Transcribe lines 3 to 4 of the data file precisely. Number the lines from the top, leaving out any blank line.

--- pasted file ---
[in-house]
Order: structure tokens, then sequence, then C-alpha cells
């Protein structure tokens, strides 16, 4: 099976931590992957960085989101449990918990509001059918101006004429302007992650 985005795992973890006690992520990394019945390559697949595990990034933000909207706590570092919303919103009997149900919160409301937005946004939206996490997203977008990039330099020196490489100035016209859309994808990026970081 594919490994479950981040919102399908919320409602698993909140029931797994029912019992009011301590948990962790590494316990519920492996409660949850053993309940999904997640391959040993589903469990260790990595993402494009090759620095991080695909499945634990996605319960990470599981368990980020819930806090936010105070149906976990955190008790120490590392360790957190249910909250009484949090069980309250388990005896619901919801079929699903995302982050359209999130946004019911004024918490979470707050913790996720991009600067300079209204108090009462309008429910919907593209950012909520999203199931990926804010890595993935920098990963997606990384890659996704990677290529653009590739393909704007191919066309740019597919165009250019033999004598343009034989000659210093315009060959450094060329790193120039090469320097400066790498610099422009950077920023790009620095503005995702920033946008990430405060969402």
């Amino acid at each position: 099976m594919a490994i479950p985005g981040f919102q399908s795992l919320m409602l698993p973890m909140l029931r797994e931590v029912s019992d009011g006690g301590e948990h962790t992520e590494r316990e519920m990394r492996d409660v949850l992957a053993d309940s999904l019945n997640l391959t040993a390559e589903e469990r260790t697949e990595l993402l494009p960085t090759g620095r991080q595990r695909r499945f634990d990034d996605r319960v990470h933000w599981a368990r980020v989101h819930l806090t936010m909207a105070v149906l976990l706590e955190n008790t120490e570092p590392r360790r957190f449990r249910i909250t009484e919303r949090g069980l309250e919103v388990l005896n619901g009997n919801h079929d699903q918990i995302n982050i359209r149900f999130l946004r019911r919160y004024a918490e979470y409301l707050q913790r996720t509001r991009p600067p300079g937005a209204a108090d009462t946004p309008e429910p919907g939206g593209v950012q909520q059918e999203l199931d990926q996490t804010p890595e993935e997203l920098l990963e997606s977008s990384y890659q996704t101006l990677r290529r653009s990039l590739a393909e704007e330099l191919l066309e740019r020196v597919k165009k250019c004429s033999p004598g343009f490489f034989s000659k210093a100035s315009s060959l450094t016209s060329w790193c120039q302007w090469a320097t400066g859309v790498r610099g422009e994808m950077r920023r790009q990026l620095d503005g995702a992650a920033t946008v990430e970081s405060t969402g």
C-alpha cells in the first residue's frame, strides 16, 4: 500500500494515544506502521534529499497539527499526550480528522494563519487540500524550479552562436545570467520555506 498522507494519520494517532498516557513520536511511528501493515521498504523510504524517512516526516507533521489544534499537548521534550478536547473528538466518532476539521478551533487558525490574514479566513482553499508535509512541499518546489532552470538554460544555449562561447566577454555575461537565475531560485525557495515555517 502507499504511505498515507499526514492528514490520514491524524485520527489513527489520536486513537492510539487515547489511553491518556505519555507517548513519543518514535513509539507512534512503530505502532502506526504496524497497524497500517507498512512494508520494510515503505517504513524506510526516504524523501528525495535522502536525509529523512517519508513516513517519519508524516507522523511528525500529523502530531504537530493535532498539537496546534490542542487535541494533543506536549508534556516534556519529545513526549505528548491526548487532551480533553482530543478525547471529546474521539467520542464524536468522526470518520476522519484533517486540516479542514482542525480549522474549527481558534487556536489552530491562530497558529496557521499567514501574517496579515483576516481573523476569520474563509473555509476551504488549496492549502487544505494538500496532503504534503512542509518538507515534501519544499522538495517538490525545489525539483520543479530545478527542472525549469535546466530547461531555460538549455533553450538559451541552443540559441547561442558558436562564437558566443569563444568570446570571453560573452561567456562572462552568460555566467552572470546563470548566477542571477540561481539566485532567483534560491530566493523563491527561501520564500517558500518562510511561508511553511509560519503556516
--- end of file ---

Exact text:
């Protein structure tokens, strides 16, 4: 099976931590992957960085989101449990918990509001059918101006004429302007992650 985005795992973890006690992520990394019945390559697949595990990034933000909207706590570092919303919103009997149900919160409301937005946004939206996490997203977008990039330099020196490489100035016209859309994808990026970081 594919490994479950981040919102399908919320409602698993909140029931797994029912019992009011301590948990962790590494316990519920492996409660949850053993309940999904997640391959040993589903469990260790990595993402494009090759620095991080695909499945634990996605319960990470599981368990980020819930806090936010105070149906976990955190008790120490590392360790957190249910909250009484949090069980309250388990005896619901919801079929699903995302982050359209999130946004019911004024918490979470707050913790996720991009600067300079209204108090009462309008429910919907593209950012909520999203199931990926804010890595993935920098990963997606990384890659996704990677290529653009590739393909704007191919066309740019597919165009250019033999004598343009034989000659210093315009060959450094060329790193120039090469320097400066790498610099422009950077920023790009620095503005995702920033946008990430405060969402």
């Amino acid at each position: 099976m594919a490994i479950p985005g981040f919102q399908s795992l919320m409602l698993p973890m909140l029931r797994e931590v029912s019992d009011g006690g301590e948990h962790t992520e590494r316990e519920m990394r492996d409660v949850l992957a053993d309940s999904l019945n997640l391959t040993a390559e589903e469990r260790t697949e990595l993402l494009p960085t090759g620095r991080q595990r695909r499945f634990d990034d996605r319960v990470h933000w599981a368990r980020v989101h819930l806090t936010m909207a105070v149906l976990l706590e955190n008790t120490e570092p590392r360790r957190f449990r249910i909250t009484e919303r949090g069980l309250e919103v388990l005896n619901g009997n919801h079929d699903q918990i995302n982050i359209r149900f999130l946004r019911r919160y004024a918490e979470y409301l707050q913790r996720t509001r991009p600067p300079g937005a209204a108090d009462t946004p309008e429910p919907g939206g593209v950012q909520q059918e999203l199931d990926q996490t804010p890595e993935e997203l920098l990963e997606s977008s990384y890659q996704t101006l990677r290529r653009s990039l590739a393909e704007e330099l191919l066309e740019r020196v597919k165009k250019c004429s033999p004598g343009f490489f034989s000659k210093a100035s315009s060959l450094t016209s060329w790193c120039q302007w090469a320097t400066g859309v790498r610099g422009e994808m950077r920023r790009q990026l620095d503005g995702a992650a920033t946008v990430e970081s405060t969402g």